No one knows better than ranchers or farmers how the demands of work can make it difficult to pursue other things — including things like education. There’s no time for studying and note-taking when cows need to be moved and stalls need to be mucked.
However, the importance and value of education remain necessities for those who farm or ranch, whether they wish to gain more knowledge about the complexities of their current work or instead explore a new path. Luckily, there are a variety of flexible ways to pursue continued education and remain working on the land.
Trade or vocational school, online education, and self-taught programs are all great options for continuing your education whilst on the farm, whether you want to remain there or not.
A trade school or vocational school trains students to do very specific jobs, like welding, building, plumbing, medical assisting, or massage therapy. These jobs require a certain set of skills, and many trade school focuses can be applied to farm and ranch life as well as elsewhere.
When your farm equipment breaks, for example, you could learn to weld it back together instead of replacing it. Trade school could also give you the skills to safely construct a new barn or stable, learn good crew management techniques, or even holistically care for livestock.
These schools generally offer flexible schedules, making it easier to balance planting crops and feeding horses with homework and studying than it would be at a regular college or university. In short, trade or vocational school is a great option if you already know what you want to do and you simply want to gain the skills to do it.
Online education is a good choice for people who can’t physically access a trade or vocational school, or whose schedules don’t allow for leaving the farm or ranch. An online education can be extremely valuable, whether you want to study something as specialized as equine naturopathy or something as broad as business basics.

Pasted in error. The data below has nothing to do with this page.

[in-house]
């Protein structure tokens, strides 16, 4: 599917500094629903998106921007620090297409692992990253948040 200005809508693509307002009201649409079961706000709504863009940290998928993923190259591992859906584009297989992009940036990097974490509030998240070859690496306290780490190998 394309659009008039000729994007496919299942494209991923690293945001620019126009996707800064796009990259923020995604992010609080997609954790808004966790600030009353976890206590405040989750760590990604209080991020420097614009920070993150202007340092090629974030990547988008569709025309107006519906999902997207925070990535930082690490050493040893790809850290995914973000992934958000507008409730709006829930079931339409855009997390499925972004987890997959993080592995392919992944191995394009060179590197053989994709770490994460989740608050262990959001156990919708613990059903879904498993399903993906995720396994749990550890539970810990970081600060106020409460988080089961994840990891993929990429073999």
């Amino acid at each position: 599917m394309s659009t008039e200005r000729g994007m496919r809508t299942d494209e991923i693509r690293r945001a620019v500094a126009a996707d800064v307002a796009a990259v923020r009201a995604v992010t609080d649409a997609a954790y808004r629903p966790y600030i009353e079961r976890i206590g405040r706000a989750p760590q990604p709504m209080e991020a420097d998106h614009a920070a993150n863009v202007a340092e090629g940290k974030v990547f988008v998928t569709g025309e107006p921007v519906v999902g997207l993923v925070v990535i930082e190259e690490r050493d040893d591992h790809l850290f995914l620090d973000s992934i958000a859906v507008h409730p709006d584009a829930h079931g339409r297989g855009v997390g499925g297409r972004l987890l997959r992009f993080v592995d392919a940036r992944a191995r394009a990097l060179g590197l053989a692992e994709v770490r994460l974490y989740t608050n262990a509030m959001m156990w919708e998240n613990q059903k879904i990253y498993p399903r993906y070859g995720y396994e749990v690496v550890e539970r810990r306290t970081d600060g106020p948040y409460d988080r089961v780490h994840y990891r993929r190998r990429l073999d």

Many colleges and universities offer online degree programs to accommodate students who can’t relocate or who might learn better in an online setting. A student who feels too shy to raise their hand in a class might feel more comfortable making their voice heard through an online discussion forum, for example. Flexibility is the name of the game when all you need is an internet connection to do your work.
Maybe formal education isn’t your thing. Everyone knows that sometimes the best way to learn something new is to teach it to yourself, and sometimes we learn best by doing and by trial and error. Farmers and ranchers know this to be true. You can learn a huge number of things with the help of online resources and some good old-fashioned focus and motivation.
Maybe you want to learn how to better use Microsoft Excel so you can effectively manage a crop rotation, or perhaps you want to learn how to pay employees using QuickBooks. These are all things you can teach yourself by taking tips from experts through resources found online. You can even learn how to check your horses for diseases or how to thoroughly clean and care for tack. The possibilities are endless.
How to Choose the Right College:
With all the options out there, choosing the right school can be an overwhelming process. What type of school do you want to go to? Where? How much will it cost? What are your goals? These are all essential questions to thoroughly think about and answer.
You’ll also want to consider the size of the schools you’re interested in and their student demographics. Do you thrive surrounded by a lot of people, or do you prefer smaller group settings and specialized attention?
Last but not least, be sure to visit the campus. Unless you’re pursuing online work, you’ll absolutely want to visit your potential school before committing in order to get a feel for what it’s like in person. Many a college decision has been made on a gut feeling one has after stepping onto a campus for the first time.
There are many ways to pursue education while working or living on a farm. Trade or vocational schools, online classes, and self-taught learning can all help you uncover your passions and be the best at what you do.
For Maria Sorgie, that passion is equine bodywork. “As I begin, I enter my zone; it’s just me and the horse,” she writes on OfHorse.com. “A very peaceful connection between us—human and equine. It’s here during the healing process that I feel complete. This is where I am me and in love with what I do.”
Hopefully one of these educational options will help you uncover and pursue your passion — on the farm or off.